Now, if we choose to roll the position, we can expect an outcome similar to this: buy back the in-the-money call option for $2.50 ($47.50-$45.00) and sell another call option expiring in January 2015 with a strike of $55.00 for a premium of $1.00 or more. We net a loss of $1.50 on this portion of the trade, but recall we still get to keep the premium from the put that expired worthless for a gain of $2.93 per share and we also collected the dividends over 18 months of about $1.80 per share.

So far, after we combined these outcomes we have collected $3.23 per share. And now, as part of rolling the position forward we will also collect another put premium of about $2.00. In the end, we still own the stock and we have collected a total of $5.23 per share in 18 months. That seems better than just sitting back and collecting the dividends of $1.80 to me. As a matter of fact it seems almost three times as good.

  1. In scenario two we find that the price of JPM's stock has fallen below the $28.00 strike price of the put. For example purposes let's assume that the price has fallen to $27.00 (approximately 25 percent below the current price level and also below the 52-week low). Again, we have choices.

First, we could allow the put option contract to be exercised and we would be obligated to purchase 100 more shares of JPM stock at $28.00 per share. This would result in our owning 200 shares at an average price of $32.05 or ($36.09 + $28.00)/2. Our dividend yield on the 200 shares would be 3.7 percent assuming no dividend increases (not likely). If we like JPM at around $36 we really ought to like owning it at $32.05. Now we should tally up the total of what we have gained and lost thus far.

  1. Unrealized loss on JPM stock-$995.50 ($32.05 - $27.00) x 2
    1. Dividends collected $180
    2. Premiums collected $476

Total Loss -$339.50 (return = -5.3 percent)

But now we will also sell two more calls and two more puts for January 2015 expiration and collect the premiums of about $300 for each strangle. Thus, we will have collected a total of $1076 at this point, while collecting $180 of dividends on our invested capital that is now reduced to about $29.05 ($32.05 - $3.00).

  1. But if we don't want to buy more JPM stock at a lower price; we still have a choice. We can buy back the put and roll the position forward. This will result in our paying $1.00 for the in-the-money call ($28 - $27). This is, of course, offset by the dividends collected and the premium from the call that expired worthless as well as the premium collected on the put we are now buying back. We will then sell another pair of options to expire in January 2015 (one put and one call) and collect about $3.00 per share in new premiums. So, what do we have as a result? We still own the original 100 shares of JPM stock. We still have the premiums originally collected on the first strangle of $476 per share plus the $3.00 per share collected on the new strangle less the $1.00 paid to buy back the in-the-money put. We also have collected $1.80 per share in dividends. Add it all up and we have collected a net total of $8.56 per share. And we have reduced our invested capital by another $2.00 ($3.00 in new premiums - $1.00 paid to buy back the original put) to $29.33 per share ($31.33 - $2.00). We are still collecting the dividend of at least $1.20 per share which works out to a yield of 4.0 percent.
  2. The most likely scenario is that JPM stock remains within the range of the strike prices and both option contracts expire worthless. At this point we simply sell another strangle expiring in January 2015 for about $3.00 per share and reduce our invested capital to $28.33 per share ($31.33 - $3.00). It is also possible (very likely) to roll the position at any time that it becomes profitable to do so before expiration. The results are very similar to waiting for expiration. Of course we have also retained the stock and continue to collect the dividends that rise as our invested capital continually falls year after year.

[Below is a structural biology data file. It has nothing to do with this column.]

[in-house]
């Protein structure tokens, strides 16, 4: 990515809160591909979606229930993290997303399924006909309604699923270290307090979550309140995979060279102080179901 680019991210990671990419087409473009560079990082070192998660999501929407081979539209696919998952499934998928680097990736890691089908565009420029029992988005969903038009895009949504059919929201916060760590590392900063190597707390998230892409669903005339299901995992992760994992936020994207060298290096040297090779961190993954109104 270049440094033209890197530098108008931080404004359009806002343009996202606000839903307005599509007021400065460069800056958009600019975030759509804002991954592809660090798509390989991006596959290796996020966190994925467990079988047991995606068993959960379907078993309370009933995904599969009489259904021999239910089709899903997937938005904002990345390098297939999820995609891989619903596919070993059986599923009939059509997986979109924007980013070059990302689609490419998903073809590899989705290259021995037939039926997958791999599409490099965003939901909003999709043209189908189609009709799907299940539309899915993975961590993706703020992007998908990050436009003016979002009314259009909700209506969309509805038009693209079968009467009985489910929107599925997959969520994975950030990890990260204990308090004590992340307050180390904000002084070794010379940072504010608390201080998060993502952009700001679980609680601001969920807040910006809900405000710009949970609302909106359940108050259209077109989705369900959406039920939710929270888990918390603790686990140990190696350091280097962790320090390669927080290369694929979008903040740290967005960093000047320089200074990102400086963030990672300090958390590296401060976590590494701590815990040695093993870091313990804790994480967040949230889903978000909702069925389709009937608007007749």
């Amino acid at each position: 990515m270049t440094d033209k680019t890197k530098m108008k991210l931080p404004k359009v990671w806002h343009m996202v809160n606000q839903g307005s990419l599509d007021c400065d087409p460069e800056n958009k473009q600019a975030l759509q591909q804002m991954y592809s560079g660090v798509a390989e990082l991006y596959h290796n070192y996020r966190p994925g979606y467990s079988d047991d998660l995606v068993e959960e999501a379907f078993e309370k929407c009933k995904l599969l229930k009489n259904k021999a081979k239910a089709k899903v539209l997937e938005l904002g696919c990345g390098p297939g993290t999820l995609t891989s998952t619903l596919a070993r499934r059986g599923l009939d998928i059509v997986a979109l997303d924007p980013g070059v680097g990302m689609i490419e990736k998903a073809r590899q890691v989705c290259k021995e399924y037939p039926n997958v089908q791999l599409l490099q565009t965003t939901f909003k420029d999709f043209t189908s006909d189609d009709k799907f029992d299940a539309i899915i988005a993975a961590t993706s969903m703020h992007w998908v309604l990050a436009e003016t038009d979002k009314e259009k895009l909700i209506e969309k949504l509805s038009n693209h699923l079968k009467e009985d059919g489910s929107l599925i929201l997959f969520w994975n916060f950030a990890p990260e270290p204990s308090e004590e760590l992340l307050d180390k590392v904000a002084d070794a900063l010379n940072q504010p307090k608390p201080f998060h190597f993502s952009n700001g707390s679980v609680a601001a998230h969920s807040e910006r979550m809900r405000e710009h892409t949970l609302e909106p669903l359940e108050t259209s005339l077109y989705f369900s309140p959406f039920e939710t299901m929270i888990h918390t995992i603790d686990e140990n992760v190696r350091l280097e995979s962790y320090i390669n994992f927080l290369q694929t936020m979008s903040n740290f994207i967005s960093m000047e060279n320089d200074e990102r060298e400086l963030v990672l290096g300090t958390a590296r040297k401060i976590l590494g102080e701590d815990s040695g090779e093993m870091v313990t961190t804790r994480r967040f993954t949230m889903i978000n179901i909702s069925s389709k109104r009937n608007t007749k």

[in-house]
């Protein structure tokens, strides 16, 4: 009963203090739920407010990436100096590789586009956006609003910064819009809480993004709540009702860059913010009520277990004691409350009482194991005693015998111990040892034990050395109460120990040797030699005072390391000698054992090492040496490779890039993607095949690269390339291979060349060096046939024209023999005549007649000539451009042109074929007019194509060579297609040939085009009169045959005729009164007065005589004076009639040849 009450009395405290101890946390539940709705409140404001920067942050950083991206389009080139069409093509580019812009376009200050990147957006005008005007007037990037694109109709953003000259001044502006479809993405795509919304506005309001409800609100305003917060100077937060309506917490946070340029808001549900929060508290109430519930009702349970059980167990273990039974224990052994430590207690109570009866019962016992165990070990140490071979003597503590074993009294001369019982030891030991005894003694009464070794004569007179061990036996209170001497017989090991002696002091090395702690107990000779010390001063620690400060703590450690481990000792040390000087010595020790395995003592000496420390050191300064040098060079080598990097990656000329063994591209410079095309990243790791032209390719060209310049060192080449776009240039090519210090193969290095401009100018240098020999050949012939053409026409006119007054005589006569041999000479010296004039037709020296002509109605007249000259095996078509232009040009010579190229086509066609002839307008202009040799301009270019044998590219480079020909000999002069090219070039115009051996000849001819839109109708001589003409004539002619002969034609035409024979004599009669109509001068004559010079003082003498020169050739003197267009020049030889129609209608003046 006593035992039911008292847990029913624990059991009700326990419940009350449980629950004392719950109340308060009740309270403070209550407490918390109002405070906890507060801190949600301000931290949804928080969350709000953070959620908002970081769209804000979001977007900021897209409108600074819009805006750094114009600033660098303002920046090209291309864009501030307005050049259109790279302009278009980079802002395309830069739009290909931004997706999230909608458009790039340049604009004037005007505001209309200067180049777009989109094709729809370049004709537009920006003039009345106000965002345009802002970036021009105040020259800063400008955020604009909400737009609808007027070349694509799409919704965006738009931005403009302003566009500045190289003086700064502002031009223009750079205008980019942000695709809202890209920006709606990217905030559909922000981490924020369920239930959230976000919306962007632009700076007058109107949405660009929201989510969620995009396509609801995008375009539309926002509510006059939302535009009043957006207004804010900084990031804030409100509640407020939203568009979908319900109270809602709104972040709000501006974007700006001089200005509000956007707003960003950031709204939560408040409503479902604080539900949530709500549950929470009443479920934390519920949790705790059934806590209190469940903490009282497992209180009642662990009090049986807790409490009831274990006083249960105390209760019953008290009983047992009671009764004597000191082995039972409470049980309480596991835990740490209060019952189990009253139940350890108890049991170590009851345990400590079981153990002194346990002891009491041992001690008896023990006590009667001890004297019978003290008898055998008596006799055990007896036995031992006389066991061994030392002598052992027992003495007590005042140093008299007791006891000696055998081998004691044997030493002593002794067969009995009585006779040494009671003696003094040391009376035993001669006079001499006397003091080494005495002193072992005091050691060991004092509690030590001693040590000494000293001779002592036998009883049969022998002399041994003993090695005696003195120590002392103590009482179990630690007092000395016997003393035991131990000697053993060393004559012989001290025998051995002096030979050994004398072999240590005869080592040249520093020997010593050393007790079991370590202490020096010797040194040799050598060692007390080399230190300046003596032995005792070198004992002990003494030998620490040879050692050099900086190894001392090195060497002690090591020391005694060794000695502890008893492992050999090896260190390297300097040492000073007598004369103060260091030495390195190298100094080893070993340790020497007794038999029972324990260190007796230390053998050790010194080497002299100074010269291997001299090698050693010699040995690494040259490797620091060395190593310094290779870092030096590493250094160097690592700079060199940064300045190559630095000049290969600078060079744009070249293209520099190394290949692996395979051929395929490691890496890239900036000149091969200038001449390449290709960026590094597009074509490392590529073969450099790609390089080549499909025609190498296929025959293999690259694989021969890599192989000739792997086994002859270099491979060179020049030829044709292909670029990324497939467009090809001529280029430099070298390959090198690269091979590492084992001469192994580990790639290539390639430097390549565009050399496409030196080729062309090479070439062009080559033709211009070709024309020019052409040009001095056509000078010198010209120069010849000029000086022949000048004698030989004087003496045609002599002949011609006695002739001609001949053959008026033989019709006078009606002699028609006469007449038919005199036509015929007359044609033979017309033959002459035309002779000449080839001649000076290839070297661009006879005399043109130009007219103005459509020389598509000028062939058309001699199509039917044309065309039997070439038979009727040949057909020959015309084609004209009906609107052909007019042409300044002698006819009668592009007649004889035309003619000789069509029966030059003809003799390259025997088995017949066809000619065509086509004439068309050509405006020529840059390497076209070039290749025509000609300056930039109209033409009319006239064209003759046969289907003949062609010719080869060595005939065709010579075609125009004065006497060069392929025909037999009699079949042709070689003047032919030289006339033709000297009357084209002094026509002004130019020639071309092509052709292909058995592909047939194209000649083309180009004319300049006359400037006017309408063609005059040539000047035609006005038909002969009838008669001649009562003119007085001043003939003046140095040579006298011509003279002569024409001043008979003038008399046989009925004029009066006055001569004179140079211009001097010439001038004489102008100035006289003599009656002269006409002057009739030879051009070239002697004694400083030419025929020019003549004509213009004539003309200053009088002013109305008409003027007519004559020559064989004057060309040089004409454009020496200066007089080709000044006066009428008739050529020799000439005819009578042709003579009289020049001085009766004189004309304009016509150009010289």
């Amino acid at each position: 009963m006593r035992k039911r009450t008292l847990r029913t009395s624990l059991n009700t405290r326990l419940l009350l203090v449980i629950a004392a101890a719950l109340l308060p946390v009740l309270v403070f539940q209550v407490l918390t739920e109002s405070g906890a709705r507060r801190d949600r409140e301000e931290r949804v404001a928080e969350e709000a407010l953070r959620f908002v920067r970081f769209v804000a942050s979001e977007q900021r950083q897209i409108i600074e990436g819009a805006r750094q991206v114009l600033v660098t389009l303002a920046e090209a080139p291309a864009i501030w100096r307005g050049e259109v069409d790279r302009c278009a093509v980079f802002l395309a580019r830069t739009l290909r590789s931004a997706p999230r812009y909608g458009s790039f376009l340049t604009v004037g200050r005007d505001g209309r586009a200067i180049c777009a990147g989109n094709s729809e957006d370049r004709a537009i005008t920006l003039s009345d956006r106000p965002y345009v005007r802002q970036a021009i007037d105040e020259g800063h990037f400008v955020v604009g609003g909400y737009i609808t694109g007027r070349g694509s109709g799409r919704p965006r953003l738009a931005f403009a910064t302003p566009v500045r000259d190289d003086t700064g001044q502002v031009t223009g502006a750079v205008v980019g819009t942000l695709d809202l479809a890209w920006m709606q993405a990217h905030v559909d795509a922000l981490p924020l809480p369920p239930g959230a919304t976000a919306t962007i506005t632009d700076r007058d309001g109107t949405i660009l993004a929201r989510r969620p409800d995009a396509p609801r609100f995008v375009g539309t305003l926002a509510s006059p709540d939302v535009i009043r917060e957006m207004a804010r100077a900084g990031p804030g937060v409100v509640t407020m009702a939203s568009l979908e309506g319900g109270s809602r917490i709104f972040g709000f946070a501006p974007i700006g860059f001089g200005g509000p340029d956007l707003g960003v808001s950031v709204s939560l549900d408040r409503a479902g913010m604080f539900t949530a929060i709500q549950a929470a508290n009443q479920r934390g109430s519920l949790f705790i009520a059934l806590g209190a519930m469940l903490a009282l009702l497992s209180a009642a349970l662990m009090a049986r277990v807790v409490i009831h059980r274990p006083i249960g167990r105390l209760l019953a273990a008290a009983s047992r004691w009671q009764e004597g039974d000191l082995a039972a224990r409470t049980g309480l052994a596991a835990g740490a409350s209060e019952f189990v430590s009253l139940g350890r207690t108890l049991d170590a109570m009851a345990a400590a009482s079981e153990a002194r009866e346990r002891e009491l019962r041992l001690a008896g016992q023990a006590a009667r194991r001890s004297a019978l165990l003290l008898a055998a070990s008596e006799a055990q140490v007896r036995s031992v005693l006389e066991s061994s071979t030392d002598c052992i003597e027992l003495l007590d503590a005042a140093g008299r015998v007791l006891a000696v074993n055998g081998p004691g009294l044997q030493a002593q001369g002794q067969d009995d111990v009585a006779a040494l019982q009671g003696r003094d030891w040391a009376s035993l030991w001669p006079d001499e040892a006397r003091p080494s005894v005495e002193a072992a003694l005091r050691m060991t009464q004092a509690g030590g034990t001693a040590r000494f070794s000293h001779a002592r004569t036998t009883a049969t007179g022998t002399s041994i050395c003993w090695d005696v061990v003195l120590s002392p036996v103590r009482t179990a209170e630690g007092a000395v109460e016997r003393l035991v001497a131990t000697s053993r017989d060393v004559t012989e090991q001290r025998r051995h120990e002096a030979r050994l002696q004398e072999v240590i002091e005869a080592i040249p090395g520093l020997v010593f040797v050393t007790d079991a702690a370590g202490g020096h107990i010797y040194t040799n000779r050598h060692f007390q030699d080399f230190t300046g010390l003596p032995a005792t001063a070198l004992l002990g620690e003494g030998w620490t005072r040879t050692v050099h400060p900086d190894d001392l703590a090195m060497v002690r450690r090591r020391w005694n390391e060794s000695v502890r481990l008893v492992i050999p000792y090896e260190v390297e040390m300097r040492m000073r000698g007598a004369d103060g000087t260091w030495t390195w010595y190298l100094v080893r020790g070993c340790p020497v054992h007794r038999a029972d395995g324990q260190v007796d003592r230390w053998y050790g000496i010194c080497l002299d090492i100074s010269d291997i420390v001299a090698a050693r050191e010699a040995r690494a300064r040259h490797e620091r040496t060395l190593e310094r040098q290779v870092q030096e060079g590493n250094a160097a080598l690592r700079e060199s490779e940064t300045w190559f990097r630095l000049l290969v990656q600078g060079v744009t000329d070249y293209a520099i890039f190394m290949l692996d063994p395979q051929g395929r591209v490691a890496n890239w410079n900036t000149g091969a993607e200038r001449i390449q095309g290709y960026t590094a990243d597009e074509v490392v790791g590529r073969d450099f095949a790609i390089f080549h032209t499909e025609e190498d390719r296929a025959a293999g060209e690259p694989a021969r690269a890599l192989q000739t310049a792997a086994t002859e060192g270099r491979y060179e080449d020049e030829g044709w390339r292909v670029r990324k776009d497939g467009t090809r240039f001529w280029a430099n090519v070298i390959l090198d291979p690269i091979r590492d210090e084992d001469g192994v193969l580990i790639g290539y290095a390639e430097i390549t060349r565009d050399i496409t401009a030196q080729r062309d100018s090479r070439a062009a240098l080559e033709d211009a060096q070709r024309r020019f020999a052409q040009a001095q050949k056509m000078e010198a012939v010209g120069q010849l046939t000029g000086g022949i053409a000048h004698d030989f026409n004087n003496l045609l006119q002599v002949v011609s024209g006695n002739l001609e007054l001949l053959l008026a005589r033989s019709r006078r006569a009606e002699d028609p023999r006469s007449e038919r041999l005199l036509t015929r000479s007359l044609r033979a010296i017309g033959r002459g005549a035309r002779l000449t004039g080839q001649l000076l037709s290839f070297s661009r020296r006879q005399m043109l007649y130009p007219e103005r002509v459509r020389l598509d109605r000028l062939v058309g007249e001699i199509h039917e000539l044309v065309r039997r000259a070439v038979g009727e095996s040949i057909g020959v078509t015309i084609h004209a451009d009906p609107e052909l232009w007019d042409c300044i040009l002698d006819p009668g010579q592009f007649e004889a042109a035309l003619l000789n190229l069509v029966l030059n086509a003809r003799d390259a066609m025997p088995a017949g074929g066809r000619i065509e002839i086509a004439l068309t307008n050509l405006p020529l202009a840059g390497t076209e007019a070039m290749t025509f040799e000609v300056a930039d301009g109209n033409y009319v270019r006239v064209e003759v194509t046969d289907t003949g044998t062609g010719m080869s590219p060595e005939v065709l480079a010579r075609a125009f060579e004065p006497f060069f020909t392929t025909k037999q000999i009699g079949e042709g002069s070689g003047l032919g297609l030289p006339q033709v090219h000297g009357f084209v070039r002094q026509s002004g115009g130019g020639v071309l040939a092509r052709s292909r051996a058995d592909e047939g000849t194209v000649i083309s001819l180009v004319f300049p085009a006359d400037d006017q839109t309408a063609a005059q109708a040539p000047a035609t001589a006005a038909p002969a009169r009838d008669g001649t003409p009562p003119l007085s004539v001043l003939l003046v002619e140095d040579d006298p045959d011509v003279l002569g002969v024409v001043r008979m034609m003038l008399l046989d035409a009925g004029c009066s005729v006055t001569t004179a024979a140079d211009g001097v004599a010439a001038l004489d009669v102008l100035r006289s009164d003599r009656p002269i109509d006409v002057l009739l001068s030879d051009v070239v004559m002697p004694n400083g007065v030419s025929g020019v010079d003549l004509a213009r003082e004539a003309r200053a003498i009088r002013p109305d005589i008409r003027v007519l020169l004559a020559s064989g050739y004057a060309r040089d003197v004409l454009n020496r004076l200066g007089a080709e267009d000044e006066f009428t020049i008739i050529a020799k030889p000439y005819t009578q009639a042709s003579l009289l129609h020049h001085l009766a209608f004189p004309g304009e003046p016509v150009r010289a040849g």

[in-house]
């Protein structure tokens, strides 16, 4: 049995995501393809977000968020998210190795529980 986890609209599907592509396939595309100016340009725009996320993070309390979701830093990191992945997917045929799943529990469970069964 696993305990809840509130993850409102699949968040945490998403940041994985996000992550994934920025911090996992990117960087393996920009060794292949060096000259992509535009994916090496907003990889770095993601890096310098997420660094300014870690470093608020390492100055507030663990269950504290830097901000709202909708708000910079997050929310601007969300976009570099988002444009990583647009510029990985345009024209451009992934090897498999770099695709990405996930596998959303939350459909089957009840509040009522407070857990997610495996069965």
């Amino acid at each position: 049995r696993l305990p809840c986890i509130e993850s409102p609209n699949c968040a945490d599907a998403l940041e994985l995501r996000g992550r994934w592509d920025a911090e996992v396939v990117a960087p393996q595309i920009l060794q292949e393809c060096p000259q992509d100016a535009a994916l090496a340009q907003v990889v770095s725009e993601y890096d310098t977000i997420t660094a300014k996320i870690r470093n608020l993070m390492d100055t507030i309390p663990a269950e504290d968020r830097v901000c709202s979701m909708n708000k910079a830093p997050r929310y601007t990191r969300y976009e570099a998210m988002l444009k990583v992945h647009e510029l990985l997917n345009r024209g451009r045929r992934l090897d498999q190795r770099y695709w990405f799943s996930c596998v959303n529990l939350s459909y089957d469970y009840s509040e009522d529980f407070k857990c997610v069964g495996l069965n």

The returns will vary depending on whether you are investing through a tax deferred account or a margin account. If you use a margin account then the amounts required to secure the put portion of the strangle could be as low as 30 percent of the strike price multiplied by 100. While you will dramatically improve your return by needing to have less funds committed, you will also being accruing interest on the margined amount. But if you are investing through a tax-deferred account you will not be able to take advantage of this leverage.

On the other hand, the tax-deferred account does allow you to defer any tax consequences on realized gains. If you are using a Roth account you will avoid the tax consequences entirely (assuming the laws do not change). There are benefits to using either account depending upon your individual situation. The example provided in this article assumes the use of a tax-deferred account. Please discuss with your tax professional to consider which account type will work best to meet your goals.

We consider this strategy to be an extension of the dividend/growth, buy-and-hold investing strategy using options to increase the yield on your investments. For those seeking an explanation of how this strategy can be applied to Procter & Gamble (NYSE:PG), please consider this article. As always, we welcome your questions and comments and will make every attempt to respond to all inquiries.

For a contrasting viewpoint on JPM by another author please see this article. If you would like a more supportive analysis you may like another article on JPM by another author whose work I consider worth reading.

This article is provided as information only as we do not advise or make specific recommendations. Please consult with your financial advisor on the appropriateness of this or any strategy before employing it. Once again, this is not a recommendation to buy JPM stock; it is a strategy intended for investors who already own JPM. Thank you for reading and we hope your investing future is a profitable one.

Disclosure: I am long PG.